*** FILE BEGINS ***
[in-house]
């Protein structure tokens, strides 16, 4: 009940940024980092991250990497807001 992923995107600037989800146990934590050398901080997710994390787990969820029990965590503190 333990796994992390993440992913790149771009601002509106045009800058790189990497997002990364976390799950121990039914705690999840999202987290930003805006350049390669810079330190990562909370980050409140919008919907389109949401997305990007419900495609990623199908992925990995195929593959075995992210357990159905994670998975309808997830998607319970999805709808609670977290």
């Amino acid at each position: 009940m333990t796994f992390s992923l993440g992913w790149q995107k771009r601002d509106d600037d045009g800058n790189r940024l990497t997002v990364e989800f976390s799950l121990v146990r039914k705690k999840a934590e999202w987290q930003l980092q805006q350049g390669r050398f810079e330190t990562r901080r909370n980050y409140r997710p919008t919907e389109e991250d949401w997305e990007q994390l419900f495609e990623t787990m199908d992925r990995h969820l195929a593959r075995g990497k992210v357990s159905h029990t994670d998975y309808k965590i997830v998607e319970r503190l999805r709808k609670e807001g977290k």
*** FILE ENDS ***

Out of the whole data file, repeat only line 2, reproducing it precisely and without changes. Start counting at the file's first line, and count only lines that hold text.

């Protein structure tokens, strides 16, 4: 009940940024980092991250990497807001 992923995107600037989800146990934590050398901080997710994390787990969820029990965590503190 333990796994992390993440992913790149771009601002509106045009800058790189990497997002990364976390799950121990039914705690999840999202987290930003805006350049390669810079330190990562909370980050409140919008919907389109949401997305990007419900495609990623199908992925990995195929593959075995992210357990159905994670998975309808997830998607319970999805709808609670977290």